Politico Reporter Sneers At Jim Webb For Mentioning His Combat Record

Politico Reporter Sneers At Jim Webb For Mentioning His Combat Record

During last night’s Democratic debate, CNN’s Anderson Cooper noted that each of the candidates had made a number of enemies during their careers in politics and asked them which enemy they were most proud of. The question prompted one of the debate’s most memorable and striking answers. And that answer prompted all kinds of sanctimonious sneering from self-righteous liberals unfit to carry Jim Webb’s rucksack.

Most of the Democrats at the debate gave predictably boring answers to Cooper’s question. Lincoln Chafee said he was proud that the coal industry disliked him. Former Maryland Gov. Martin O’Malley said the National Rifle Association. Bernie Sanders said Wall Street. What about Hillary?

“Probably the Republicans,” Hillary responded, in the apparent belief that nearly half the country is her enemy.

But the answer from former Virginia Sen. Jim Webb, a highly decorated Marine combat veteran, is what shook everyone awake.

“Which enemy are you most proud of?” Cooper asked. “Senator Webb?”

“I’d have to say the enemy soldier that threw the grenade that wounded me,” Webb calmly replied, “but he’s not around right now to talk to.”

Webb was referring to an operation during the Vietnam War that eventually led to Webb being awarded the Navy Cross. After being repeatedly shot at while trying to clear enemy bunkers, Webb deliberately put himself between an enemy grenade and one of his fellow Marines in order to shield that Marine from the grenade blast.

“Webb simultaneously fired his weapon at the enemy, pushed the Marine away from the grenade, and shielded him from the explosion with his own body,” states the citation for Webb’s Navy Cross. “Although sustaining painful fragmentation wounds from the explosion, he managed to throw a grenade into the aperture and completely destroy the remaining bunker.”

Here’s how the U.S. military officially describes his actions that day:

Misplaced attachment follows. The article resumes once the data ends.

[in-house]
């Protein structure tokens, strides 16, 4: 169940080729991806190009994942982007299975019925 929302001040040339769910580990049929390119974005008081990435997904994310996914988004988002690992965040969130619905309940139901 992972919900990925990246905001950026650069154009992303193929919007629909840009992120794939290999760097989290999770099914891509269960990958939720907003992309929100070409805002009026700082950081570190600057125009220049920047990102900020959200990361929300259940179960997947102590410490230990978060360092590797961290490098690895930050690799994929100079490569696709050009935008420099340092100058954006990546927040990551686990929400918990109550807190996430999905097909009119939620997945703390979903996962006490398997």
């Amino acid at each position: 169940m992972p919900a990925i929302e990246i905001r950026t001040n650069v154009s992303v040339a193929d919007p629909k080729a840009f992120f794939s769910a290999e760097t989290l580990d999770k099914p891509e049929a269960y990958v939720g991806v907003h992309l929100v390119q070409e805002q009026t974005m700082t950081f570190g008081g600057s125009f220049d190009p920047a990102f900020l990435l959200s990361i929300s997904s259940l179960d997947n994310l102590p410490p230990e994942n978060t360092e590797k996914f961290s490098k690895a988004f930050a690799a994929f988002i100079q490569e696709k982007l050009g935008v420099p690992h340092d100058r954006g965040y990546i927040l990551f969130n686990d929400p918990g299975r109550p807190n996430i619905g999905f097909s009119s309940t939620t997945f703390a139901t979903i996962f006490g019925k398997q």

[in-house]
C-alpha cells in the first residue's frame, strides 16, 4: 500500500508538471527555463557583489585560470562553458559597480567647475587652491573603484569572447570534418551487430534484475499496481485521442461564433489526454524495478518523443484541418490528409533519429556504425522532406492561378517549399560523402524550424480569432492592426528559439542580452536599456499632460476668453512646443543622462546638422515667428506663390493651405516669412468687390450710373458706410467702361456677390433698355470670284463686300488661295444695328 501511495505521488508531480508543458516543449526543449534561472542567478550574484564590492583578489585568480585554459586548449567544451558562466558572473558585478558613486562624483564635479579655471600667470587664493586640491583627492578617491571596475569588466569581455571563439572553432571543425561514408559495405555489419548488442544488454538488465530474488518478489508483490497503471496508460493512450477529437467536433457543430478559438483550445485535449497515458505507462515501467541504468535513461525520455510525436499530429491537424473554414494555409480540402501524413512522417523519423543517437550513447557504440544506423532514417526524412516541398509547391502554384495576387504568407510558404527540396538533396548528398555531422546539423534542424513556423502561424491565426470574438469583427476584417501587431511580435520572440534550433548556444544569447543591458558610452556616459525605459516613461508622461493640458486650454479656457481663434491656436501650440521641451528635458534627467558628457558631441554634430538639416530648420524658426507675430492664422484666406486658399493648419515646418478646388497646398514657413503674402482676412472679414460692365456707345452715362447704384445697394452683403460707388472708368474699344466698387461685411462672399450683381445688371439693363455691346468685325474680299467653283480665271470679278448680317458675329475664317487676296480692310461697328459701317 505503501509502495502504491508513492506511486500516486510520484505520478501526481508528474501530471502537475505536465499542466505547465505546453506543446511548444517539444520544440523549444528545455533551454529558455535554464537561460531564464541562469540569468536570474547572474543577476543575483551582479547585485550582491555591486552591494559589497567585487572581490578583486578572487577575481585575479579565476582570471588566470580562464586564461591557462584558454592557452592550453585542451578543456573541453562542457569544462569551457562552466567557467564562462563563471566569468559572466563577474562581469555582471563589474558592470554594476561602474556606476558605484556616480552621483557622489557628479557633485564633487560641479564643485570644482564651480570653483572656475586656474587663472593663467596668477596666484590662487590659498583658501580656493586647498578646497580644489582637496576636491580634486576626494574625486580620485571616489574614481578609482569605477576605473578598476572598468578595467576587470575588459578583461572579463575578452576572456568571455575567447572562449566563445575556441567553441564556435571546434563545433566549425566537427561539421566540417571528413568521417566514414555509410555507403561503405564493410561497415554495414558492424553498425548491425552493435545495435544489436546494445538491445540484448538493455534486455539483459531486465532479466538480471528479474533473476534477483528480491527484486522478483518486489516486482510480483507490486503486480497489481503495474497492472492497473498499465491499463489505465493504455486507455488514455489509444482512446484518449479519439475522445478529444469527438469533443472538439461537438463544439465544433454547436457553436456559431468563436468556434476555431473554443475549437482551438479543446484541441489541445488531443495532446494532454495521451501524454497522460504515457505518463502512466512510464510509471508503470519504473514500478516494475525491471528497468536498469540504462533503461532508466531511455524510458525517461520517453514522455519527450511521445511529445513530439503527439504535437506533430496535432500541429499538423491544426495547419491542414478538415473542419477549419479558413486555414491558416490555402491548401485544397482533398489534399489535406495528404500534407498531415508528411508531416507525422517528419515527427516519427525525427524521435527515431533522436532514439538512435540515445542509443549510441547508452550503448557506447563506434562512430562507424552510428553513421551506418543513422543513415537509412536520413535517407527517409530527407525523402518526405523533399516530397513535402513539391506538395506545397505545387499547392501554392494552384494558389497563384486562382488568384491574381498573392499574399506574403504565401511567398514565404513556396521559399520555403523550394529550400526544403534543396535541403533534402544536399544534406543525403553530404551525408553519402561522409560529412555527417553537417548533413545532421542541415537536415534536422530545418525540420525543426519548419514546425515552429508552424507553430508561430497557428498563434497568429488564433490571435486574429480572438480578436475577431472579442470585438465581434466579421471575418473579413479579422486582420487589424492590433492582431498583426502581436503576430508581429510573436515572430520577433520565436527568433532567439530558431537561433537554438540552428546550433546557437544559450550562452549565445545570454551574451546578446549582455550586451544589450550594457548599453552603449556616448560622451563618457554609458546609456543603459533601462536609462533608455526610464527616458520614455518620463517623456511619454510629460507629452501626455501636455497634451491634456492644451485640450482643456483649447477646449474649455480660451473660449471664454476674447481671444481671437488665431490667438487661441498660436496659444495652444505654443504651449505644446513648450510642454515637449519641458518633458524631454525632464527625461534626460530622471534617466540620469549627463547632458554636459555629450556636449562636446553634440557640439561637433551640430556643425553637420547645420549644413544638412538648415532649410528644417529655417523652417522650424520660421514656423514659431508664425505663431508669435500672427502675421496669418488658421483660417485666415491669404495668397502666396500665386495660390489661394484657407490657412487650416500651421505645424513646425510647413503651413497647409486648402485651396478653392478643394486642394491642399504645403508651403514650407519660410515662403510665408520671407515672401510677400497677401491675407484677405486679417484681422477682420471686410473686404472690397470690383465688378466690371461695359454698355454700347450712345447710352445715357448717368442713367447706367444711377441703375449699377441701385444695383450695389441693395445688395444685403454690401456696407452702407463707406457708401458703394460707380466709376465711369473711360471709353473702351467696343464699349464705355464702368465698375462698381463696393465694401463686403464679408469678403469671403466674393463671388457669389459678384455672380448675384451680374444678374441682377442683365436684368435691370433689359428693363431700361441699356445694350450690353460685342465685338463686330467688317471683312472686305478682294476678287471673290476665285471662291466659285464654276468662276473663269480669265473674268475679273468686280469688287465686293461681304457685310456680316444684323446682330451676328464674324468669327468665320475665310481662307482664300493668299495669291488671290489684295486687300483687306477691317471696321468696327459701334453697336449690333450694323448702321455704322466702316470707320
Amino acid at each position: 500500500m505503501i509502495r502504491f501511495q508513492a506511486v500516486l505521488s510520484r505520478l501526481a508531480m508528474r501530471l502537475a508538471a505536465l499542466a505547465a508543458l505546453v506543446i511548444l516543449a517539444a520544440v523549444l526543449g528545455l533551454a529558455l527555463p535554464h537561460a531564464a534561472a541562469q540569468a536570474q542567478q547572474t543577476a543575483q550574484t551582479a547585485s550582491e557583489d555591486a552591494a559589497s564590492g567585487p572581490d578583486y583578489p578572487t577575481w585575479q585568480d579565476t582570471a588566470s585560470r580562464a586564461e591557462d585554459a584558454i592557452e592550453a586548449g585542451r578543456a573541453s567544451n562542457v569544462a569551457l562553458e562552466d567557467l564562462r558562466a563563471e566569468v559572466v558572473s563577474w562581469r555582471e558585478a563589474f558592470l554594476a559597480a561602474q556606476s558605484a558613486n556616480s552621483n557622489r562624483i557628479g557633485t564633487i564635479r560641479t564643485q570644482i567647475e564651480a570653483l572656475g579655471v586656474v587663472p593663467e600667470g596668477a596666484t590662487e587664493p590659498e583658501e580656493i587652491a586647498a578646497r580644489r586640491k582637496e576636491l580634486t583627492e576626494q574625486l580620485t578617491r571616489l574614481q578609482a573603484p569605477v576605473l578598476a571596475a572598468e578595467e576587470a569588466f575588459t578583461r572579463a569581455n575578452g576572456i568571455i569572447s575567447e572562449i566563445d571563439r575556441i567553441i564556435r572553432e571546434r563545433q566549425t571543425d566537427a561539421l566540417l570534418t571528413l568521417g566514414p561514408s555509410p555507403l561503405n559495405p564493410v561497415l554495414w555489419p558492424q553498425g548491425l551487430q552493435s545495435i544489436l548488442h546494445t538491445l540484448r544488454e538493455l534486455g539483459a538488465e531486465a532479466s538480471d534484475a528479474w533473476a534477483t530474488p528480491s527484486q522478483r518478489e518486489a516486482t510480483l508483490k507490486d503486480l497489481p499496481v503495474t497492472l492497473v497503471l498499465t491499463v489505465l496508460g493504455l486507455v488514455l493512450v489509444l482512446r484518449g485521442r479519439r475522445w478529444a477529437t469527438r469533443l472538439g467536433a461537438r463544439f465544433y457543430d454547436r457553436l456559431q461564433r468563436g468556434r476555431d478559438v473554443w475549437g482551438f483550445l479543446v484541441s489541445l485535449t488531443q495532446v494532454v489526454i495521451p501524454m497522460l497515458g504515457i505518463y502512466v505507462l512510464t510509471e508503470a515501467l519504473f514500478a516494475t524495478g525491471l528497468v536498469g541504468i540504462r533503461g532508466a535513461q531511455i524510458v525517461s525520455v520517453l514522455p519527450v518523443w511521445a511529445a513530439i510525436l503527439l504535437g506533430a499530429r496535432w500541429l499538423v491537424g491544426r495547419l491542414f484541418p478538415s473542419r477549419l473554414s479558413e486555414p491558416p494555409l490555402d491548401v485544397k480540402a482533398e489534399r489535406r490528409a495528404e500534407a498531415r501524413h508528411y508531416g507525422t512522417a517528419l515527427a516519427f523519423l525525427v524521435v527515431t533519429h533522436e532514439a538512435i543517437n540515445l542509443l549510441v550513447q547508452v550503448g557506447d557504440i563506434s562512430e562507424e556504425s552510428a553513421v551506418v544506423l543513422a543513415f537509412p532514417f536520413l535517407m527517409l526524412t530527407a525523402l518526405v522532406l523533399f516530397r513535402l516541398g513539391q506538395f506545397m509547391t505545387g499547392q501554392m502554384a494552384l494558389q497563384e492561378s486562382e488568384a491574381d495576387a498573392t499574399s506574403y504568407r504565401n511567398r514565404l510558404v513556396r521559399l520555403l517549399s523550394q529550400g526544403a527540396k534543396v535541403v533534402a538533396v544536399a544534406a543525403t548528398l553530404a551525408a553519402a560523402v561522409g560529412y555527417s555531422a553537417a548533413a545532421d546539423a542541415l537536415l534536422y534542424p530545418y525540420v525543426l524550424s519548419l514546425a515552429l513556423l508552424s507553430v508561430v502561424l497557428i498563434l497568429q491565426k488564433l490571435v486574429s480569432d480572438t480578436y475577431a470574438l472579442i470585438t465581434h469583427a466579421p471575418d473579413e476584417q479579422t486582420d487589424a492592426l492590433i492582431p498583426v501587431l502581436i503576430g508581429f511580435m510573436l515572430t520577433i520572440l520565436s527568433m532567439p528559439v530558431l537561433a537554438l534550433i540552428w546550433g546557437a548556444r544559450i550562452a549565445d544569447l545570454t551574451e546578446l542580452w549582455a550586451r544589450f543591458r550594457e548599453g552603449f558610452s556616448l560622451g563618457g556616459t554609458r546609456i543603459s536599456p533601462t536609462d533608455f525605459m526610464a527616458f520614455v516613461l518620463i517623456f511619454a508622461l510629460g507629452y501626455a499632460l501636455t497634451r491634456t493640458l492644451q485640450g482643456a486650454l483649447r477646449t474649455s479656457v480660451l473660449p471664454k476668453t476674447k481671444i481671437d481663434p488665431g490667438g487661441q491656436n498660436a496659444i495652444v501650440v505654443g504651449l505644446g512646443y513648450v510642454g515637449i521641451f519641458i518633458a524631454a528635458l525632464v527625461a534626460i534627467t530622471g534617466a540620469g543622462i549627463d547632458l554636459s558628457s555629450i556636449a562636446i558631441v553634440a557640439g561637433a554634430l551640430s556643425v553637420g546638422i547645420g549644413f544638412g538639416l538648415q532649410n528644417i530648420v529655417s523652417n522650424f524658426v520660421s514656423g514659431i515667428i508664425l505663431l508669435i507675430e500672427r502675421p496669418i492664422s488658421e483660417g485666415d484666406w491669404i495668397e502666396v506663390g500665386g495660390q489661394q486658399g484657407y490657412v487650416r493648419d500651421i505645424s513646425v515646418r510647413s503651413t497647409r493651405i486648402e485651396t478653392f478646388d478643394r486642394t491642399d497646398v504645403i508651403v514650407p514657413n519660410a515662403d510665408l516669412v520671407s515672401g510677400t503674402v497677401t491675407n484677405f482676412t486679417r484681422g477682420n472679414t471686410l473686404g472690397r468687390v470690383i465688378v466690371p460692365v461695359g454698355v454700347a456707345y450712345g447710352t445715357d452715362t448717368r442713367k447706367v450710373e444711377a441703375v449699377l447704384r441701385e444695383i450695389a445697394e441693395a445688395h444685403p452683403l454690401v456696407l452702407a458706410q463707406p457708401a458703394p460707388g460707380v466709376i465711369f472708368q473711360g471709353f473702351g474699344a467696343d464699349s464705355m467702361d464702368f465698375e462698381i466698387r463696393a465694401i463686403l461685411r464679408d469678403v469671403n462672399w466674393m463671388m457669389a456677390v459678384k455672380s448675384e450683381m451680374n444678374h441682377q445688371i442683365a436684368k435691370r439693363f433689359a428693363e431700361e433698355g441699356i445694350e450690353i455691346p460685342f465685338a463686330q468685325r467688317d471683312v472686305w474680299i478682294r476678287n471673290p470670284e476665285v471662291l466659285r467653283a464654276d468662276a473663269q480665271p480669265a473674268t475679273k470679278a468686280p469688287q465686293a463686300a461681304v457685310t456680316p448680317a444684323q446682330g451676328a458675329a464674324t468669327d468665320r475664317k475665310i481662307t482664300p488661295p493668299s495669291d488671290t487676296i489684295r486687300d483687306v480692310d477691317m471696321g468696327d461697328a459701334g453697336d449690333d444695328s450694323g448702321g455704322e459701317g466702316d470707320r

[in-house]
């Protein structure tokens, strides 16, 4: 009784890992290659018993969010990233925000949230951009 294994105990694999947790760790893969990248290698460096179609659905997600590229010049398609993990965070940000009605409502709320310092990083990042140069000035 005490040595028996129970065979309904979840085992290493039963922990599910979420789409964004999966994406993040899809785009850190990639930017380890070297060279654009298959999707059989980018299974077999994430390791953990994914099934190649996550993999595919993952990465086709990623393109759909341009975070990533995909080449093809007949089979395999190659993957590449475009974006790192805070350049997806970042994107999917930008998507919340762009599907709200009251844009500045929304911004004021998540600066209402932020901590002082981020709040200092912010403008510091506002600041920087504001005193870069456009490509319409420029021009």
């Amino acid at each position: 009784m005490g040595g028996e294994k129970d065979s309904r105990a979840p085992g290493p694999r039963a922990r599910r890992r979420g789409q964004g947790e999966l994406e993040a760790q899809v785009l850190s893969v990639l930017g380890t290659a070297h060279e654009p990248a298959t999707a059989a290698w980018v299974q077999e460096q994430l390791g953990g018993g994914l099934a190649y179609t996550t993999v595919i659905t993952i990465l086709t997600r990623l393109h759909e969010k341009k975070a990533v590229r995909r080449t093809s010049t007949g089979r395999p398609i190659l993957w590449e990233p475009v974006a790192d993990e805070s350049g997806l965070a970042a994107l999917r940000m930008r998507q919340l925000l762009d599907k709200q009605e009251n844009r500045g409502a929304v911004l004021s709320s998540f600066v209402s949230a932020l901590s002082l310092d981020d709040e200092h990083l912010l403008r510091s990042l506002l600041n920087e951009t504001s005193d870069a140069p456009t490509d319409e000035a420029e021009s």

The President of the United States of America takes pleasure in presenting the Navy Cross to First Lieutenant James H. Webb, Jr. (MCSN: 0-106180), United States Marine Corps, for extraordinary heroism while serving as a Platoon Commander with Company D, First Battalion, Fifth Marines, FIRST Marine Division (Reinforced), Fleet Marine Force, in connection with combat operations against the enemy in the Republic of Vietnam. On 10 July 1969, while participating in a company-sized search and destroy operation deep in hostile territory, First Lieutenant Webb’s platoon discovered a well-camouflaged bunker complex which appeared to be unoccupied. Deploying his men into defensive positions, First Lieutenant Webb was advancing to the first bunker when three enemy soldiers armed with hand grenades jumped out. Reacting instantly, he grabbed the closest man and, brandishing his .45 caliber pistol at the others, apprehended all three of the soldiers. Accompanied by one of his men, he then approached the second bunker and called for the enemy to surrender. When the hostile soldiers failed to answer him and threw a grenade which detonated dangerously close to him, First Lieutenant Webb detonated a claymore mine in the bunker aperture, accounting for two enemy casualties and disclosing the entrance to a tunnel. Despite the smoke and debris from the explosion and the possibility of enemy soldiers hiding in the tunnel, he then conducted a thorough search which yielded several items of equipment and numerous documents containing valuable intelligence data. Continuing the assault, he approached a third bunker and was preparing to fire into it when the enemy threw another grenade. Observing the grenade land dangerously close to his companion, First Lieutenant Webb simultaneously fired his weapon at the enemy, pushed the Marine away from the grenade, and shielded him from the explosion with his own body. Although sustaining painful fragmentation wounds from the explosion, he managed to throw a grenade into the aperture and completely destroy the remaining bunker. By his courage, aggressive leadership, and selfless devotion to duty, First Lieutenant Webb upheld the highest traditions of the Marine Corps and of the United States Naval Service.